The first time I tried to quit Twitter was in late summer 2016, in the post-convention, pre-debate stretch of the surprisingly close presidential election. I was frantically refreshing my feed, looking for updates on a developing news story and I was bumping into other people at the gym.
Needless to say, I lacked the willpower to stop checking Twitter dozens of times a day cold turkey. I tried again after the election, the inauguration, and the Super Bowl. Each time, the result was the same.
I’ve given up, and with some moderation, I might be better for it. For all the bashing of Twitter on the web — and there’s a lot of it, from well-deserved criticism that it’s failed to exert control over its most extreme users to nitpicking about upgrades — Twitter is an essential platform for people like me: news junkies, journalists, and people who can’t stand to be out of the loop.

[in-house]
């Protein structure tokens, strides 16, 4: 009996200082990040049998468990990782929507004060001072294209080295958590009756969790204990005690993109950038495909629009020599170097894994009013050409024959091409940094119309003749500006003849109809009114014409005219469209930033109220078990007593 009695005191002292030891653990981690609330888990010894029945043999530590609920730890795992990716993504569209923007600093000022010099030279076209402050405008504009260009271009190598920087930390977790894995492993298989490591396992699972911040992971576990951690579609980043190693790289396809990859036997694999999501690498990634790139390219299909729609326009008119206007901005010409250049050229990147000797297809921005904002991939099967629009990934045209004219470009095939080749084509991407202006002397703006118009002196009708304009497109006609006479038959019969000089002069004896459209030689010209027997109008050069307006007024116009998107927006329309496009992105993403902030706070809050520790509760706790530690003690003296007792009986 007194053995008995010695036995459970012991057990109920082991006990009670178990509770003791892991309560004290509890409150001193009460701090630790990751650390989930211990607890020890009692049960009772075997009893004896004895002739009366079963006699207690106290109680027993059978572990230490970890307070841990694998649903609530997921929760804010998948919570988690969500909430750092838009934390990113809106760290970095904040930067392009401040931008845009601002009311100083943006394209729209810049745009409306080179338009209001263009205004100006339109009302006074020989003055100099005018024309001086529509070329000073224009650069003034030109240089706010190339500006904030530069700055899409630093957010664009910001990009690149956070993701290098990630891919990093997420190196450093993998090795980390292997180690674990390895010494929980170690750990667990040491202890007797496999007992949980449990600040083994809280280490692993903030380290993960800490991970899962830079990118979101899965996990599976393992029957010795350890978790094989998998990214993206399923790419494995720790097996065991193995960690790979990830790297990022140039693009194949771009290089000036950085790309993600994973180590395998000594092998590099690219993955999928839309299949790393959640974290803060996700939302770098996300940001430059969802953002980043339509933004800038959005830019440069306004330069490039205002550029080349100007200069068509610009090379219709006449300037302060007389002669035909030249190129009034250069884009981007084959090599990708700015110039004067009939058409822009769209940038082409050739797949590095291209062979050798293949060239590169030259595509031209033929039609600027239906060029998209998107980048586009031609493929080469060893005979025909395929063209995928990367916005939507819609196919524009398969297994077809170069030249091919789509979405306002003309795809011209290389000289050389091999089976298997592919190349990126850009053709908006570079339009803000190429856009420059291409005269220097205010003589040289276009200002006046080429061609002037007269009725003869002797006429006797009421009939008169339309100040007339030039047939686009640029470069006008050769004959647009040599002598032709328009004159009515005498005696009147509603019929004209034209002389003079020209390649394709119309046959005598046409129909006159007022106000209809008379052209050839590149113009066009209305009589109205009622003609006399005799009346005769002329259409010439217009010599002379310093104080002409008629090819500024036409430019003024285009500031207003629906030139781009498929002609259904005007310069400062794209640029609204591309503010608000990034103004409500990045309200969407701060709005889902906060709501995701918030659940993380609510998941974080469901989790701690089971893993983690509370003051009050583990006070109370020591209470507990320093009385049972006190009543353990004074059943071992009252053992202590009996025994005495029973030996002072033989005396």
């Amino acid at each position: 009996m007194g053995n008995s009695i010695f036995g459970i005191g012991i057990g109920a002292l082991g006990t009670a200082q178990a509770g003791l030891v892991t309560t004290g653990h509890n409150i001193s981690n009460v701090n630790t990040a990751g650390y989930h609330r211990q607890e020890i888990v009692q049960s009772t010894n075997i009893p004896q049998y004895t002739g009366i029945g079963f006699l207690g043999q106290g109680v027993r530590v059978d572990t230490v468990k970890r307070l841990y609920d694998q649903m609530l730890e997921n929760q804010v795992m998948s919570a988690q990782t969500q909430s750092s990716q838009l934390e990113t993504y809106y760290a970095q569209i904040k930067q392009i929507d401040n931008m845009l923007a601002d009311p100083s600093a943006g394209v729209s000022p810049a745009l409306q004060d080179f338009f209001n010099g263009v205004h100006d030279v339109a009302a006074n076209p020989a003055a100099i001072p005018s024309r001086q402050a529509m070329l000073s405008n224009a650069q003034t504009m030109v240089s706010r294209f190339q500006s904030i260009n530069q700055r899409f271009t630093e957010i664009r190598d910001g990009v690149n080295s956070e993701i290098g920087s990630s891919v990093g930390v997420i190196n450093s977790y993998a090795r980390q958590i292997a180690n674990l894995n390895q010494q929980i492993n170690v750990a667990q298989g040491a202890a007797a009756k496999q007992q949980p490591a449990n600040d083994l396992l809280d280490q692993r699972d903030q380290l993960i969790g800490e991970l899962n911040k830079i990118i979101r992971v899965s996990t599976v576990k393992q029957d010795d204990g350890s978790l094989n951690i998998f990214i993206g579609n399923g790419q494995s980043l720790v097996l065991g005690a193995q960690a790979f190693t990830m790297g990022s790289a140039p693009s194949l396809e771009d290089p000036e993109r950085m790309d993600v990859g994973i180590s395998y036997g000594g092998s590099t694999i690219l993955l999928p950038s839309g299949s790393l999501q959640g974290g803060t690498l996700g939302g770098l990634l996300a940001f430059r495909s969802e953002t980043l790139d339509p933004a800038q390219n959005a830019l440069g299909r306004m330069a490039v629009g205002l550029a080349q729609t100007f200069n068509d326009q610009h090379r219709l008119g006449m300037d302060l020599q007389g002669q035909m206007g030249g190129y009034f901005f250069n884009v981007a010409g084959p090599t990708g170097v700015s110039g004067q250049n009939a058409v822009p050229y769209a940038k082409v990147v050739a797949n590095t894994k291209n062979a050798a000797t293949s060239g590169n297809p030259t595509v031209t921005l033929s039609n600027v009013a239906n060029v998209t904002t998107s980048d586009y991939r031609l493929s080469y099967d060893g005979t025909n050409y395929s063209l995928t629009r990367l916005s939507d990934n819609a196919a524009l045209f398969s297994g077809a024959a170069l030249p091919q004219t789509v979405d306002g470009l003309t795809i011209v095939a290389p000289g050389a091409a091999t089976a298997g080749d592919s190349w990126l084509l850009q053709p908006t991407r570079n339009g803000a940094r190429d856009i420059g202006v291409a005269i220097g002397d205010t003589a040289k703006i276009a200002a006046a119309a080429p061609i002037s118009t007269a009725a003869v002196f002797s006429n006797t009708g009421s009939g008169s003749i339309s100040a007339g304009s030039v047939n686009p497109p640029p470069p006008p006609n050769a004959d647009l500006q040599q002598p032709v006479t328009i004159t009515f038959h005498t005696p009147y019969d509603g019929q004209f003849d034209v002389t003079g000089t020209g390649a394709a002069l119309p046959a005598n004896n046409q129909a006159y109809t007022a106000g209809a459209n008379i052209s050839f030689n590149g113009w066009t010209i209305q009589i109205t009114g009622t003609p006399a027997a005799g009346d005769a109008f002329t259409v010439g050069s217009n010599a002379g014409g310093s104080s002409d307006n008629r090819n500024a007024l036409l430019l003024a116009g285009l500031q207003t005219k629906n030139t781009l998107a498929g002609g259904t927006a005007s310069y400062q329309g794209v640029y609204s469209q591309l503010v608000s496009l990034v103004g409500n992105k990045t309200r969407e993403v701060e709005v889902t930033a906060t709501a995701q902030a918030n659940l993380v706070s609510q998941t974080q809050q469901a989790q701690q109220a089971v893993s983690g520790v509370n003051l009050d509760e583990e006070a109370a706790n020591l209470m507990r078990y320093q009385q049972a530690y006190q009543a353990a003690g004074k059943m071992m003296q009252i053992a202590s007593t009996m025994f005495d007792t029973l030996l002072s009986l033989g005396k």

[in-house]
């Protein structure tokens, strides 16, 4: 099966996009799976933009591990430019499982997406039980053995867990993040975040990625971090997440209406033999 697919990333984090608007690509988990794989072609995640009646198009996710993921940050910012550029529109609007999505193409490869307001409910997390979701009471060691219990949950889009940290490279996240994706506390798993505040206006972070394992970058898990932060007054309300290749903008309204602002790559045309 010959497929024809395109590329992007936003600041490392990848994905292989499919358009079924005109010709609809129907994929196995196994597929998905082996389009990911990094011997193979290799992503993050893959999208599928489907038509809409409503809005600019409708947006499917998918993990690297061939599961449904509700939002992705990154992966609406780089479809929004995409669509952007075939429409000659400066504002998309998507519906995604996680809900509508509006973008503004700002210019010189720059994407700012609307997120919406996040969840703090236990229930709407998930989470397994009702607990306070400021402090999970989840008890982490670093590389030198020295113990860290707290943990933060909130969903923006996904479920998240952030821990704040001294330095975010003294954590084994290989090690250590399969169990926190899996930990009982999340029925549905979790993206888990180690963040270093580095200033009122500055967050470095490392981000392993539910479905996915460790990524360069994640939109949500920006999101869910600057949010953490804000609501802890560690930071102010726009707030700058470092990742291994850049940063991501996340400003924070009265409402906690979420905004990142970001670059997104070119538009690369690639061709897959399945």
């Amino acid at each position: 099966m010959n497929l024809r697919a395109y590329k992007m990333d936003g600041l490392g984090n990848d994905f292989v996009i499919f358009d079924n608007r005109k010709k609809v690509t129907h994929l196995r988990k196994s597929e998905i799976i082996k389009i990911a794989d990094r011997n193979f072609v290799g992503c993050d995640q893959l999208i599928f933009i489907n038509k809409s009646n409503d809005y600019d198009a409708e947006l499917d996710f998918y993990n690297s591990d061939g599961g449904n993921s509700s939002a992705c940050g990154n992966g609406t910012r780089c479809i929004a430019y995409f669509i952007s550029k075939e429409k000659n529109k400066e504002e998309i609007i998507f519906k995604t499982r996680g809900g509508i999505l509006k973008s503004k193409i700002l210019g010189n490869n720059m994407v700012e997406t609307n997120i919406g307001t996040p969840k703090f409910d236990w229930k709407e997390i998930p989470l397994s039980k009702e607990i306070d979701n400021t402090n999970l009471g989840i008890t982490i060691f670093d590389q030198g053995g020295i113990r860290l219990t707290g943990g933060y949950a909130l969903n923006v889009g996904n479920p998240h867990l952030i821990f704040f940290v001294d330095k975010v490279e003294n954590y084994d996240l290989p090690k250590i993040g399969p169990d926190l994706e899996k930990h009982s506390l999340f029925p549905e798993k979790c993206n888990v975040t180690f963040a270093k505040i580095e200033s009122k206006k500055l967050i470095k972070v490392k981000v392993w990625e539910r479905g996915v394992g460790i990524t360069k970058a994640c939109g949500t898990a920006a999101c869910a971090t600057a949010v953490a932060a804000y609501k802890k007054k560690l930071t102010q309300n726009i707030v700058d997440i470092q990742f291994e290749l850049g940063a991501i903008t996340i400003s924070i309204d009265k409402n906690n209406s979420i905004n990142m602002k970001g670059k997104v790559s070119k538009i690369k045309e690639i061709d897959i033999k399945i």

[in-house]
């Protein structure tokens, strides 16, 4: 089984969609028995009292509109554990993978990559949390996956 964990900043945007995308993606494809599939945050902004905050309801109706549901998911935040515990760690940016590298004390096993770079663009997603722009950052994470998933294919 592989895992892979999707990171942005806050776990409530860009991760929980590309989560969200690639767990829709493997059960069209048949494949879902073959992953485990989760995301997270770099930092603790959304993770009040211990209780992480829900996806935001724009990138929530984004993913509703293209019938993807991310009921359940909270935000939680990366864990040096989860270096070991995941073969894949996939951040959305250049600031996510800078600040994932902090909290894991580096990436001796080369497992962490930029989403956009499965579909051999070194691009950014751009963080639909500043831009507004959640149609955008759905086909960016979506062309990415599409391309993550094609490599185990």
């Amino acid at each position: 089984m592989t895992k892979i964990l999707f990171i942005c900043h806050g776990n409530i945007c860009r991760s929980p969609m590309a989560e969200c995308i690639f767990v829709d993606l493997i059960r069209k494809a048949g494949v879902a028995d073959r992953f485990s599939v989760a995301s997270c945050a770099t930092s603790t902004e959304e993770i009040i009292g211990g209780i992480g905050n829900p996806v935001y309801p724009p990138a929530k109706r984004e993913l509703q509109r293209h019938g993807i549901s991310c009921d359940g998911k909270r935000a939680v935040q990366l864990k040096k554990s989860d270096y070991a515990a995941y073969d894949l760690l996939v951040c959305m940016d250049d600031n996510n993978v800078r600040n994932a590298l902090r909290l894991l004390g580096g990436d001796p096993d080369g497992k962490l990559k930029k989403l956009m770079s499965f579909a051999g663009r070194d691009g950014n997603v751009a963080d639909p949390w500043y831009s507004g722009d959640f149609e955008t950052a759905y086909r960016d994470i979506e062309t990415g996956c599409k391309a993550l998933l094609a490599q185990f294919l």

The elephant in the room is Twitter’s bottom line, which has been a disappointment since the day it went public. Its Q4 2016 earnings badly missed analysts’ expectations. It rebounded a bit in Q1 this year — a Trump bump making Twitter great again? — with the number of active users surpassing predictions by an eye-opening 7 million. Revenue was better than expected, but still in decline. CEO Jack Dorsey credited timeline improvements and better machine learning for the surge.
Some of the users are also a big part of the problem. Here are three requests for Dorsey’s to-do list: get rid of the Nazis, the trolls, and the hate speech.
A platform that thrives on free speech doesn’t have to tolerate harassment campaigns, and it should step up its efforts to ban users who see it as a means to harass others. If Twitter makes it easier to report abuse, it’ll reap the rewards.
Wall Street may not see the difference, but Twitter is not Facebook. It’s not a mass-market platform that’s morphed into a cross between a yearbook and an ever-more-video-centric news feed.
It’s likely it’ll never see the user or revenue growth the markets want — and it might never be considered cool again. However, it is an effective platform for reaching highly engaged and influential users — as long as it gives those people a reason to stay.
Frank Washkuch is news editor at PRWeek. Contact him at firstname.lastname@example.org.